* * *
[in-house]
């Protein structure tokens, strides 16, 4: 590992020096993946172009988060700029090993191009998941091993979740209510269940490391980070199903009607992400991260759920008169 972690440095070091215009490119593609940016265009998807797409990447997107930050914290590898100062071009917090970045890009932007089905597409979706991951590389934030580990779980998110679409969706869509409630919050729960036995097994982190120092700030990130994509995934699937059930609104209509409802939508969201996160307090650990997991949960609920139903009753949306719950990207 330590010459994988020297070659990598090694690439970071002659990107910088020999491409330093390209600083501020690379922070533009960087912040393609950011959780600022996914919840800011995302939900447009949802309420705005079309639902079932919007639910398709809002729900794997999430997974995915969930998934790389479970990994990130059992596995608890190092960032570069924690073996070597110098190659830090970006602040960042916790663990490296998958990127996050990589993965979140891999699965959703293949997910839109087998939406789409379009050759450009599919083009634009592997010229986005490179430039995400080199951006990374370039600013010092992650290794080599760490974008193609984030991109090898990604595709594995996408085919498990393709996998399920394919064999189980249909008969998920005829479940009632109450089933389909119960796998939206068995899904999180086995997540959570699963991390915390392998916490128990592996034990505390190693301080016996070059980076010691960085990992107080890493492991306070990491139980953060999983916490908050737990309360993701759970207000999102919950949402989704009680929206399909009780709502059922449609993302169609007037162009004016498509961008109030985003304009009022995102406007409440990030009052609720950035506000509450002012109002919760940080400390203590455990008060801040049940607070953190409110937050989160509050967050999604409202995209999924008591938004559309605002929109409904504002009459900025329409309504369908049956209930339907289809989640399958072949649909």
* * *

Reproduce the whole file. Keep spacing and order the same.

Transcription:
[in-house]
């Protein structure tokens, strides 16, 4: 590992020096993946172009988060700029090993191009998941091993979740209510269940490391980070199903009607992400991260759920008169 972690440095070091215009490119593609940016265009998807797409990447997107930050914290590898100062071009917090970045890009932007089905597409979706991951590389934030580990779980998110679409969706869509409630919050729960036995097994982190120092700030990130994509995934699937059930609104209509409802939508969201996160307090650990997991949960609920139903009753949306719950990207 330590010459994988020297070659990598090694690439970071002659990107910088020999491409330093390209600083501020690379922070533009960087912040393609950011959780600022996914919840800011995302939900447009949802309420705005079309639902079932919007639910398709809002729900794997999430997974995915969930998934790389479970990994990130059992596995608890190092960032570069924690073996070597110098190659830090970006602040960042916790663990490296998958990127996050990589993965979140891999699965959703293949997910839109087998939406789409379009050759450009599919083009634009592997010229986005490179430039995400080199951006990374370039600013010092992650290794080599760490974008193609984030991109090898990604595709594995996408085919498990393709996998399920394919064999189980249909008969998920005829479940009632109450089933389909119960796998939206068995899904999180086995997540959570699963991390915390392998916490128990592996034990505390190693301080016996070059980076010691960085990992107080890493492991306070990491139980953060999983916490908050737990309360993701759970207000999102919950949402989704009680929206399909009780709502059922449609993302169609007037162009004016498509961008109030985003304009009022995102406007409440990030009052609720950035506000509450002012109002919760940080400390203590455990008060801040049940607070953190409110937050989160509050967050999604409202995209999924008591938004559309605002929109409904504002009459900025329409309504369908049956209930339907289809989640399958072949649909």